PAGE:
What If the 340B Program Really is a Big Healthcare Cash Cow?


In recent months I have been following the 340B Drug Pricing Program controversy quite closely. A number of important court cases will undoubtedly determine the program’s future, alongside at least one Congressional investigation into program abuse in Virginia. Absorbing all the information has me wondering something: what if the 340B program really is a Big Healthcare cash cow as alleged?

I will be honest and say that I am uncomfortable taking sides in the controversy. On the one hand, I understand that giving covered entities – which were originally supposed to be disproportionate share hospitals – access to discounted prescription drugs helps them maintain profitability in low-income communities. On the other hand, numerous studies have revealed abuse among covered entities who use the program to pad their own profits rather than meet the primary mission of expanding healthcare access to those in need.

The Program’s Original Intent

When the 340B Drug Pricing Program was first launched in 1992, its goals were both lofty and noble. Lawmakers wanted to help struggling disproportionate share hospitals turn a profit while simultaneously expanding healthcare access for the poor. The plan was fairly simple on its face.

The 340B statute required pharmaceutical companies that wished to sell drugs to Medicare and Medicaid participants to also offer deep discounts on a long list of prescription medications. Not having to pay retail prices would reduce the expenses of a disproportionate share for a hospital, thereby making it easier to turn a profit. But in exchange, the hospital was supposed to channel the majority of its savings into expanding access among low-income populations.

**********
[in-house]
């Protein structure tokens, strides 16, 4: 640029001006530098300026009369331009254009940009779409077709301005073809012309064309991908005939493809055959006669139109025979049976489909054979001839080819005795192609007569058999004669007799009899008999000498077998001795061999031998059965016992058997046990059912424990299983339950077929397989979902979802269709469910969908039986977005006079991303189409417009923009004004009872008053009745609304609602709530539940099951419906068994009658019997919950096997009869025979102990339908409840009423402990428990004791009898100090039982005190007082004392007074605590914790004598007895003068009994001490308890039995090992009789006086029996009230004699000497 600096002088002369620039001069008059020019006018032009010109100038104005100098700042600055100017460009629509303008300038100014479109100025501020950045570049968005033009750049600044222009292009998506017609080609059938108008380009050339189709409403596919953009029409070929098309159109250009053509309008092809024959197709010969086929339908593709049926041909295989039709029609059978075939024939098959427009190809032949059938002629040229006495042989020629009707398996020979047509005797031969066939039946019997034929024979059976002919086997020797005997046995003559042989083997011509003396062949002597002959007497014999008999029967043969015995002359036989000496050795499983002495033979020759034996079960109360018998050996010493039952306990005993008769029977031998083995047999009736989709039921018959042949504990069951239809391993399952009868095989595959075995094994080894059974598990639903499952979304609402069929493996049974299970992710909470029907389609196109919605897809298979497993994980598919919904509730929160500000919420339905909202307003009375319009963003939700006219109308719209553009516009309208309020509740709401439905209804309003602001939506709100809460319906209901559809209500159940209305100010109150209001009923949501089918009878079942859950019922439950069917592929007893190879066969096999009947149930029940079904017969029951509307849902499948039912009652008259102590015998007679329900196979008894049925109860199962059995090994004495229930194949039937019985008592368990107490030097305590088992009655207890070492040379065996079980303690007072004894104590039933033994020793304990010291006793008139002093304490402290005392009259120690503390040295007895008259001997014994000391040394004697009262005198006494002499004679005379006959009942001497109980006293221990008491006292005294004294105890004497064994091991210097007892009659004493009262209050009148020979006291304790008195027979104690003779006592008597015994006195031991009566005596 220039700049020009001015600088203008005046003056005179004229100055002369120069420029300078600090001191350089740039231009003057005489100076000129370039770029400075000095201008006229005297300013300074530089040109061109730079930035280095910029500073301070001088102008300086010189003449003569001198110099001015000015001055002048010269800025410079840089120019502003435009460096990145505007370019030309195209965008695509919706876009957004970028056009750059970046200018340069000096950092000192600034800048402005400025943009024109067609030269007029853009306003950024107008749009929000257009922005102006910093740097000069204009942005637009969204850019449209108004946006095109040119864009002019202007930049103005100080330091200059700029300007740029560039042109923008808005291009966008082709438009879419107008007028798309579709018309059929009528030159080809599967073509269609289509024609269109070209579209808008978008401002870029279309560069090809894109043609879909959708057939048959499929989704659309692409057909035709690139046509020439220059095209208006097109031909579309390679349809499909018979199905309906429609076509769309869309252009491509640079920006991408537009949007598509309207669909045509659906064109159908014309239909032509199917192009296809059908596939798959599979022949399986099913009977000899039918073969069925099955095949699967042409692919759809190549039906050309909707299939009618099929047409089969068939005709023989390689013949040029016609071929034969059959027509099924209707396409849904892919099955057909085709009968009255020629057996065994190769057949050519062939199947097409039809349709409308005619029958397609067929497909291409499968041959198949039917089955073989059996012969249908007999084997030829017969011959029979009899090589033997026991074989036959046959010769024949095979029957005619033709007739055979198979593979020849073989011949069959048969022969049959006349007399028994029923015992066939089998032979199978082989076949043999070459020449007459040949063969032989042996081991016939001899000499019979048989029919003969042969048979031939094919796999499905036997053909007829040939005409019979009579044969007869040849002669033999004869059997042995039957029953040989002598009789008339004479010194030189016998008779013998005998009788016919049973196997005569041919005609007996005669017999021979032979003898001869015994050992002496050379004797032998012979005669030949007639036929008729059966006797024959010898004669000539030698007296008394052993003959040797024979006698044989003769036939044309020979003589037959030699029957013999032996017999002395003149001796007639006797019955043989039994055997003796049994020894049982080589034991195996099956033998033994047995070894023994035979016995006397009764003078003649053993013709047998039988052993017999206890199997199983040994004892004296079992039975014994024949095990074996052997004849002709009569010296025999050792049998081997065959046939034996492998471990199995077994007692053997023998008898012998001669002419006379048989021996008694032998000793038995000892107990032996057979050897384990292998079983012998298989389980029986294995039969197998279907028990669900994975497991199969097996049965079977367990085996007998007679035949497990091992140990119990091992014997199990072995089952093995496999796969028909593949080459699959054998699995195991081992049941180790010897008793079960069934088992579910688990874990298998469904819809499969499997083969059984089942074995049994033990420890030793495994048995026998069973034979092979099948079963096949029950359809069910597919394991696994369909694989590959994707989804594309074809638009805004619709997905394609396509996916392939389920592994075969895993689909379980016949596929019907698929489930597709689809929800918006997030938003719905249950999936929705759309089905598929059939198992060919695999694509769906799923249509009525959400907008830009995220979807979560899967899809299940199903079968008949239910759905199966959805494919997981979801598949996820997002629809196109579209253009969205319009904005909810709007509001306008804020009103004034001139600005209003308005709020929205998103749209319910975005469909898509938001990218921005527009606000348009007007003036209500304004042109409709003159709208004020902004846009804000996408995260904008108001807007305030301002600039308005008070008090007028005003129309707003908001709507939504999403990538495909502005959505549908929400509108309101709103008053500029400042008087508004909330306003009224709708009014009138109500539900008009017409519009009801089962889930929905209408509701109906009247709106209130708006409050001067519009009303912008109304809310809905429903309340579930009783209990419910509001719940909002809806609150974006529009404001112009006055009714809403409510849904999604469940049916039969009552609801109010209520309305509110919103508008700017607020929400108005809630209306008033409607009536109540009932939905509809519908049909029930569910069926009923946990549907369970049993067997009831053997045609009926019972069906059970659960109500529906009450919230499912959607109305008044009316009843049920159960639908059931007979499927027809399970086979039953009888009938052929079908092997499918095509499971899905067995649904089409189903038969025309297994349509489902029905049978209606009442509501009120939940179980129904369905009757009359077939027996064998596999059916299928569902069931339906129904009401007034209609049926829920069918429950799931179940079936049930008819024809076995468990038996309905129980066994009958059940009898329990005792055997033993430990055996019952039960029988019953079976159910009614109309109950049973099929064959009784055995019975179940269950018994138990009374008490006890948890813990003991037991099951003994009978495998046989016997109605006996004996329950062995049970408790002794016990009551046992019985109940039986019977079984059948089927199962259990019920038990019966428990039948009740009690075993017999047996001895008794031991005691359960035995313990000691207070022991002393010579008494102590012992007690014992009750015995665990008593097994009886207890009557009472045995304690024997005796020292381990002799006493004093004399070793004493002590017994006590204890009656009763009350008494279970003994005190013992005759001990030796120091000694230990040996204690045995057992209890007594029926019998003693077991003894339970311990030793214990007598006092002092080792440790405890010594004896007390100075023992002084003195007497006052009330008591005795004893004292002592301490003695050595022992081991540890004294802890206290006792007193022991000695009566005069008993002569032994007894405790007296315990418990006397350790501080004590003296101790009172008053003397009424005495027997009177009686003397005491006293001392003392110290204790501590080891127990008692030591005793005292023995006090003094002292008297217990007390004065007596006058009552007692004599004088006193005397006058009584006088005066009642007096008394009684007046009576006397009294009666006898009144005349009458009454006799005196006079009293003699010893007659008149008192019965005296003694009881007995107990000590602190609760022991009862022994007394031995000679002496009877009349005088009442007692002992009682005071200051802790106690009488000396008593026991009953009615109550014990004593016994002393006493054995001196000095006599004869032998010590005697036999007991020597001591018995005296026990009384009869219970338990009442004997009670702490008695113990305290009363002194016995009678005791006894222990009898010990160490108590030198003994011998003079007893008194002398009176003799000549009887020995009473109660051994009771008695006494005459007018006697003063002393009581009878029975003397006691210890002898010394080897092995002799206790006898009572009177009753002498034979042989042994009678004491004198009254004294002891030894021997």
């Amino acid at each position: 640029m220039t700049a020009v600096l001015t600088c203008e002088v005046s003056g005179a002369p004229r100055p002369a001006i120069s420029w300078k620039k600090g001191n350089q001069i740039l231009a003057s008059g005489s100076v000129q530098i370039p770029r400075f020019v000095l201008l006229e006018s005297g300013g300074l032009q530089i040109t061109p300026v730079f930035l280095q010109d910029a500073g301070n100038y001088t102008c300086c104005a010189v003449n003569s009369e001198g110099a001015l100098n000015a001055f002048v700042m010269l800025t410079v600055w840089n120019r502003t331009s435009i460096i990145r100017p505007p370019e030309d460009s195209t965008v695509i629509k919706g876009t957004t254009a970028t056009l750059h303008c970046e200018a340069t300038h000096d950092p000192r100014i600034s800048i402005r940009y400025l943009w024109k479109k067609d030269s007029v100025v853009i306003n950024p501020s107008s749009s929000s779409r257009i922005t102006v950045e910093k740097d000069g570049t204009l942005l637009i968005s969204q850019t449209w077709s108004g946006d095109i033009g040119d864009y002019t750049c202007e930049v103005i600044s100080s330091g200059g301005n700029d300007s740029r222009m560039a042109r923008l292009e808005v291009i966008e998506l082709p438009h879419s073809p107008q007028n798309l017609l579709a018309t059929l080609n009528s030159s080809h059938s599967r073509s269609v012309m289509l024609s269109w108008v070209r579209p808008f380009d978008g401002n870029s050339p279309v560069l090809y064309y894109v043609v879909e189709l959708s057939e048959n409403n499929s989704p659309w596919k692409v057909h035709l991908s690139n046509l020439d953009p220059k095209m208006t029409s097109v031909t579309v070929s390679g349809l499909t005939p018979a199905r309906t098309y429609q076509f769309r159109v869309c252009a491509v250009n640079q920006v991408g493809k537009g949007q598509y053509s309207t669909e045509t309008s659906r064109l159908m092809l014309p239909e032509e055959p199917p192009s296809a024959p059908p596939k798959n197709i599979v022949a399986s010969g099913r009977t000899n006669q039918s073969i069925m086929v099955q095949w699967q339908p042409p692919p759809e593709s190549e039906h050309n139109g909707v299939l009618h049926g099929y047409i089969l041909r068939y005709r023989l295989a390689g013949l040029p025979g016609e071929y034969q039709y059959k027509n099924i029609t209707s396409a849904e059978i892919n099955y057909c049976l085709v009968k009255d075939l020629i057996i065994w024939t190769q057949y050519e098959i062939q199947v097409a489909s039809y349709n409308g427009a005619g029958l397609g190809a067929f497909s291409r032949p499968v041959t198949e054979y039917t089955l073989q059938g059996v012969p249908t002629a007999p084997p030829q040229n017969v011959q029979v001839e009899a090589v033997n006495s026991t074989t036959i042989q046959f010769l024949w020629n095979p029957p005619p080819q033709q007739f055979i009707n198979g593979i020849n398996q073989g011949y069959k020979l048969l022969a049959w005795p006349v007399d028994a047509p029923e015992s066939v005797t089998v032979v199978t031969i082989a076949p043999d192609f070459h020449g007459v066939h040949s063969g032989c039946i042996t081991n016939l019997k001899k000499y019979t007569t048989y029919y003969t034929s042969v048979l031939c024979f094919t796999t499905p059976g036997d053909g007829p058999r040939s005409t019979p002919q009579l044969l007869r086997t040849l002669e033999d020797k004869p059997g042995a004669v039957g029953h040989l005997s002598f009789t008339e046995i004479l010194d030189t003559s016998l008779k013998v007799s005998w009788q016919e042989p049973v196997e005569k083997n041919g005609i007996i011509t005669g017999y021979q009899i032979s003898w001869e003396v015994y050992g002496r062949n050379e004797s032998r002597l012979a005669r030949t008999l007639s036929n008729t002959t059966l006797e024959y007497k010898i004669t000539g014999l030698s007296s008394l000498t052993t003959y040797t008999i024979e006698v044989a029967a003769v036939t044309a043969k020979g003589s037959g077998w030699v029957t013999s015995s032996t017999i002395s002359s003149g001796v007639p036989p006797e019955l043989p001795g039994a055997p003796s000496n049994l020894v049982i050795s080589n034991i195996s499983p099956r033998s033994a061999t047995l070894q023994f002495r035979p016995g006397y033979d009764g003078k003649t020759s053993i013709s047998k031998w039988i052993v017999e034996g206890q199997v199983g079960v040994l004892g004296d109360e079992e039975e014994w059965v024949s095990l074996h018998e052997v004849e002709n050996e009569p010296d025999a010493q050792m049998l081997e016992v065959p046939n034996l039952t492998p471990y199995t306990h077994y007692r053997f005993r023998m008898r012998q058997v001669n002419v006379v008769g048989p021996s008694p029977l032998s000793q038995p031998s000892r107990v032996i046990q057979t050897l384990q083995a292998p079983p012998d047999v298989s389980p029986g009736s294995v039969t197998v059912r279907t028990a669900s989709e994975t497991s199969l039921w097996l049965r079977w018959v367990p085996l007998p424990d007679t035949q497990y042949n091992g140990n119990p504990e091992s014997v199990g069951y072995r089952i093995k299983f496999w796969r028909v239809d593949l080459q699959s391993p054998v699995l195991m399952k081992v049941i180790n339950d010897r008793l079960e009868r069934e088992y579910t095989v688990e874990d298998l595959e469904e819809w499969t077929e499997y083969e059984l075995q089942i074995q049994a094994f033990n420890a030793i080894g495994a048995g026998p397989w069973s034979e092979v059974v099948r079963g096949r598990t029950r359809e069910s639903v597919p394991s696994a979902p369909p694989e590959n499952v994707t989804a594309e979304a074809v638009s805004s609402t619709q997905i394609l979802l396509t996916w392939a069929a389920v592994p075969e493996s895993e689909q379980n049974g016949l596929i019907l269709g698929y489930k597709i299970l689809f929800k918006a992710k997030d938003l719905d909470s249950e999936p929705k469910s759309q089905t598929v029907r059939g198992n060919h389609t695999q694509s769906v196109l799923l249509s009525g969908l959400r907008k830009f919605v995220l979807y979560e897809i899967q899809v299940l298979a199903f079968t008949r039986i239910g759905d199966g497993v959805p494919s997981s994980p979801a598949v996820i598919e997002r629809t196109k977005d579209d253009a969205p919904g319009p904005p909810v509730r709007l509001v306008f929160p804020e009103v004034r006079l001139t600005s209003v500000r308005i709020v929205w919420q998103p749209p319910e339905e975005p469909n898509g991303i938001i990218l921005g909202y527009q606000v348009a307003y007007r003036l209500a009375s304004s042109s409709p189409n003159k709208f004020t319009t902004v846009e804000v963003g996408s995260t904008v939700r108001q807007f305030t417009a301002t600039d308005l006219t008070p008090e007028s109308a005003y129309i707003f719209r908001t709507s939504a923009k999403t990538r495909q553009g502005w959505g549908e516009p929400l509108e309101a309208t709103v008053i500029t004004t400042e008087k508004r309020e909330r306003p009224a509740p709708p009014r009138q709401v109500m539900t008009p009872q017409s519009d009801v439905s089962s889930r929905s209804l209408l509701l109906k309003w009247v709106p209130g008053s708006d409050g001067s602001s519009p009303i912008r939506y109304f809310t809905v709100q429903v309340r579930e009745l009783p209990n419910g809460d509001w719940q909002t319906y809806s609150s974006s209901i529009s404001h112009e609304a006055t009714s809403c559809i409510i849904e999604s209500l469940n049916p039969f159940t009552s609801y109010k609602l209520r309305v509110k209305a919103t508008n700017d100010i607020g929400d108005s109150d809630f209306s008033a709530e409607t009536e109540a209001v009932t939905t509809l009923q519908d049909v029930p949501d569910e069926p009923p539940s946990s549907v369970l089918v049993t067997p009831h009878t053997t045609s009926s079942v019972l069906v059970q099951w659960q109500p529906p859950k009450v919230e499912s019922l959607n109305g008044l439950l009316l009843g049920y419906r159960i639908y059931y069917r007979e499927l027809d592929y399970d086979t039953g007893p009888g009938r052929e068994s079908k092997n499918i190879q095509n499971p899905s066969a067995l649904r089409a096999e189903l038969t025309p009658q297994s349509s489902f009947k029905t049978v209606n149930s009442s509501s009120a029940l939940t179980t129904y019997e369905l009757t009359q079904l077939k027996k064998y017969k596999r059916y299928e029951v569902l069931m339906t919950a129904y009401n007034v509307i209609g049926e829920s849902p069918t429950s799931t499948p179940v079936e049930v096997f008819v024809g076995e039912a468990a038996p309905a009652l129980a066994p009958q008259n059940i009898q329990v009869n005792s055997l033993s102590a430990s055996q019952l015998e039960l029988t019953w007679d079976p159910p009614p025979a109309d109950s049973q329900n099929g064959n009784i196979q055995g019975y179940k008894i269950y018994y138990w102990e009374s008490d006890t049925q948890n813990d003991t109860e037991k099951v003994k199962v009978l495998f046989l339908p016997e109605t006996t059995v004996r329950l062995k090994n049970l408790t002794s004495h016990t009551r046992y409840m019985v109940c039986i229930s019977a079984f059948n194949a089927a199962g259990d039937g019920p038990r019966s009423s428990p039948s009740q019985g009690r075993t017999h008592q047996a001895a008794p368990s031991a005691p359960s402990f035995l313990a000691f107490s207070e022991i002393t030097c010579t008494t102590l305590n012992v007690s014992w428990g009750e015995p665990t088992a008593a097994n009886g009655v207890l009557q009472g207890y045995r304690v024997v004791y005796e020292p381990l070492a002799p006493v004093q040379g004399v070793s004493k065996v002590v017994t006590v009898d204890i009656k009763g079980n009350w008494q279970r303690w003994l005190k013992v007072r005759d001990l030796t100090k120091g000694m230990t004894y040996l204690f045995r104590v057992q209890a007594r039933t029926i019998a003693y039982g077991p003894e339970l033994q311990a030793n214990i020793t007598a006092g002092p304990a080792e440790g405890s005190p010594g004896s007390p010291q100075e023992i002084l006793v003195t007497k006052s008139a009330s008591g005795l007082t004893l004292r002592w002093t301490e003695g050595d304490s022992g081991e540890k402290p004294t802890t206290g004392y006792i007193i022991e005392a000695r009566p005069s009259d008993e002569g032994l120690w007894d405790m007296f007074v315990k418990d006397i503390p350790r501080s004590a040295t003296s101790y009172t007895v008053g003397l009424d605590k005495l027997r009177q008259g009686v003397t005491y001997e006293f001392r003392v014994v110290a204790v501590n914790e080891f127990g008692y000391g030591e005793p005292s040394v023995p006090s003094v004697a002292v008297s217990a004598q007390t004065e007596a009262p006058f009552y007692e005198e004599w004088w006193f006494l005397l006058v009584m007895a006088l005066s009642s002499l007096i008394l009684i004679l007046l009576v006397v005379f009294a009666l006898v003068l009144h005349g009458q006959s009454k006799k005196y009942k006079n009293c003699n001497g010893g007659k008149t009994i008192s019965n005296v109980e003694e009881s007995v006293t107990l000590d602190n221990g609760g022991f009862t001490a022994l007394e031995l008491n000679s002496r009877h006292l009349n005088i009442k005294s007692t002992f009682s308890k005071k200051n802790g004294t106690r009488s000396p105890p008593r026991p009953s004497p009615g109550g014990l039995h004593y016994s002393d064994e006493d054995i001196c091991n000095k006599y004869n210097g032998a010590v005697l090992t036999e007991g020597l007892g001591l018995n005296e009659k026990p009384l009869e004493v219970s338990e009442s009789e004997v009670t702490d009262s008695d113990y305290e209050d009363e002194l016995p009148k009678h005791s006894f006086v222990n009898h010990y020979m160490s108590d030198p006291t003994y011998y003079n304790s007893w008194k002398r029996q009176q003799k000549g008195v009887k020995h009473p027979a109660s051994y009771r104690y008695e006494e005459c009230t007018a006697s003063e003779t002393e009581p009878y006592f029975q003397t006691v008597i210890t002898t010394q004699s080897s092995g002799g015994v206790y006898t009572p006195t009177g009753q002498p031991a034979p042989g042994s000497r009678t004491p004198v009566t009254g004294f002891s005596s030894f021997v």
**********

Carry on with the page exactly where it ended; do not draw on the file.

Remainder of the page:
They could do so by passing on drug savings to patients. They could also use the savings to launch new healthcare programs, build new facilities in targeted areas, and so forth. Here is the problem: there is very little data suggesting covered entities are living up to their obligations.

Padding Big Healthcare Profits

Former Democratic National Committee chair and Vermont Governor Howard Dean recently wrote a scathing piece for RealClear Health, a piece in which he made a very strong case against Big Healthcare and their use, or abuse, of the 340B program. Here is just one select quote from that piece:

“And that’s one reason a program enacted in 1992 to give poor and underserved populations better access to costly prescription drugs has turned into a multibillion-dollar boondoggle for hospital mega-chains.”

That is a strong statement. It is also an important statement coming from a politician who would normally favor programs like 340B. If Howard Dean says 340B is corrupt and needs an overhaul, I need to consider that maybe he’s right.

There Are Good Apples

Regardless of how I might personally feel about government interference in healthcare, I willingly acknowledge that there are good apples in the 340B program. There are covered entities that do things by the book. They follow the rules; they work with organizations like Florida-based Ravin Consultants to maintain 340B compliance; they use their 340B savings to expand healthcare access in poor communities.

Unfortunately, the actions of the bad apples far outweigh the efforts of the good. According to Dean, 340B appears to be a Big Healthcare cash cow that is enriching covered entities to the tune of $54 billion annually.

If the program truly is a Big Healthcare cash cow, it needs to be overhauled or shut down. I feel for those good organizations that would be negatively impacted under either scenario. Still, enriching Big Healthcare through what amounts to a government subsidy isn’t right. It is also a glaring example of what is wrong with America’s healthcare system.

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